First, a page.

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Tullow Oil launches $6 million Scholarship Scheme

Tullow Oil has launched a scholarship scheme worth more than $6million to support 110 young scholars from nine developing countries including 50 from Ghana.

The Tullow Group Scholarship Scheme would benefit university graduates with second class upper or first class degrees, and HND holders with distinction drawn from Ghana, Uganda, Gabon, Cote D’Ivoire, Kenya, Bangladesh, Ethiopia, Mauritania and French Guiana.

Out of the 50 spaces allotted to Ghana, 10 have been reserved for the Western Region, another 10 for government institutions and the remaining 30 are open for public competition.

Each qualifying candidate stands to gain at least $60,000 a year covering tuition, travel, warm clothes, monthly allowances and baggage allowance for training in selected European countries including the UK and France.

Vice President of External Affair and Corporate Social Responsibility at Tullow Oil, Rosalind Kainyah said Tullow has already sponsored 24 Ghanaians on pilot basis to top universities in the UK to study and this comprehensive one comes on the back of the success of the pilot.

She said over time the scholarship to study overseas would give way to scholarships to study locally because Tullow has plans to support internationally recognized institutions in the selected countries to train the scholars instead of making them travel overseas.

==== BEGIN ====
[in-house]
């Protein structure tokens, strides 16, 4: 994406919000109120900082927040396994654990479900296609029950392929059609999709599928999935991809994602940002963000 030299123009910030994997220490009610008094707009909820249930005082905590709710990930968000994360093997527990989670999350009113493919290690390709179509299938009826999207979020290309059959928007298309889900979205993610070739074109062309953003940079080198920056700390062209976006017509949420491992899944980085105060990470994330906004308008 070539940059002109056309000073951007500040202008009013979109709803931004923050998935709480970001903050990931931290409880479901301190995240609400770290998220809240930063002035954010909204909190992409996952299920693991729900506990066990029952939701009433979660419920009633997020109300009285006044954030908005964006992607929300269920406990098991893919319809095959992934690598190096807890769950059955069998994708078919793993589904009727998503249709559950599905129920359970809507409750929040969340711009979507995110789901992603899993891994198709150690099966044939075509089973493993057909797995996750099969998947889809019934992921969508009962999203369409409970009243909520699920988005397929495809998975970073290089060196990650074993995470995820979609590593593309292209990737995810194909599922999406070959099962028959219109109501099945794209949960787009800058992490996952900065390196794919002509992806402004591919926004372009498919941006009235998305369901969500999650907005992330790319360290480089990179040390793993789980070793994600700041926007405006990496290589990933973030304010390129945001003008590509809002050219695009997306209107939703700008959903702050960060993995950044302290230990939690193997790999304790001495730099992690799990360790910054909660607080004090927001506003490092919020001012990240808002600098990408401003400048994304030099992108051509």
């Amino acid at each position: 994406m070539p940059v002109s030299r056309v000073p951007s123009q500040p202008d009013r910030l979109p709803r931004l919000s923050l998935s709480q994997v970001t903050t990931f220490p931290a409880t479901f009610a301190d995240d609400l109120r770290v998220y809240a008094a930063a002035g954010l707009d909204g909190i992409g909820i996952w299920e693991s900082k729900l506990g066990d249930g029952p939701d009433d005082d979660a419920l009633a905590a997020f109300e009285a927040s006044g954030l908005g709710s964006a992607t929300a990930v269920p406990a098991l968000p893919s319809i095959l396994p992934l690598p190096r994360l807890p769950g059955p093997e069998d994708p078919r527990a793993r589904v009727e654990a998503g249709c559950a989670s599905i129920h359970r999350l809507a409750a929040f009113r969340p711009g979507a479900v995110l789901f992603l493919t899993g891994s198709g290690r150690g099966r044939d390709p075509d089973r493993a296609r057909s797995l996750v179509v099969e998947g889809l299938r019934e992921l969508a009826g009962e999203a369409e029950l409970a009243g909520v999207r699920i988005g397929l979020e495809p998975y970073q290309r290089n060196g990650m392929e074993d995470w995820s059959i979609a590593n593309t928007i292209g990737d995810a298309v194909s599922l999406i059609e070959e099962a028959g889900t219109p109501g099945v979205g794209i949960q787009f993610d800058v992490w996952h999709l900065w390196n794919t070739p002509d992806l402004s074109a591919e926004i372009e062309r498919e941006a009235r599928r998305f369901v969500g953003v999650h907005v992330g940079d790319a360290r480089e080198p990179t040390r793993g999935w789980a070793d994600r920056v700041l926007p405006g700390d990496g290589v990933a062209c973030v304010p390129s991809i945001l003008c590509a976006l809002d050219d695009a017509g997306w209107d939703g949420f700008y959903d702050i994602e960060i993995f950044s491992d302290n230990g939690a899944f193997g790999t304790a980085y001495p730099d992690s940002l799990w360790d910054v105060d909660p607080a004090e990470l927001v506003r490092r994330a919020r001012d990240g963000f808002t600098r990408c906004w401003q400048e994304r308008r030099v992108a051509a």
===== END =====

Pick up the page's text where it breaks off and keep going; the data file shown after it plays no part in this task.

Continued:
“The in-country institutional strengthening programme will complement the scholarship scheme and will mean that the need for scholarships in overseas institutions phases out over time and is replaced with scholarships to these internationally recognized in-country institutions,” she said.

Tullow has appointed the British Council to manage the selection of candidates for the scholarship and Director of the British Council Ghana, Moses Anibaba says they will start receiving applications from March this year. He also announced that the British Council will also take care of all pre-departure issues like visa and flight arrangement for the selected candidates.

Part of the British Council’s responsibility is to ensure that beneficiaries of the scheme would return home after their training and help with national development and Mr. Anibaba said the council will not renege on that responsibility.

Minister of Energy, Dr. Joe Oteng-Adjei who launched the scheme lauded Tullow for the initiative and noted that if the scheme continued at the pace it is going, Ghana and Africa would have lots of world class experts within a short time.

He however appealed to Tullow to increase the number of scholarships for Ghana, saying “if you give 50 scholarships at a time when you are drilling 85,000 barrels of oils per day in Ghana then I pray for you to get 120,000 barrels of oil in Ghana per day so you can give us about 80 scholarships every year.”

The minister also urged beneficiaries to return home and help with national development saying that if anyone fails to return he will personally organize a prayer session and pray until the person returns home.

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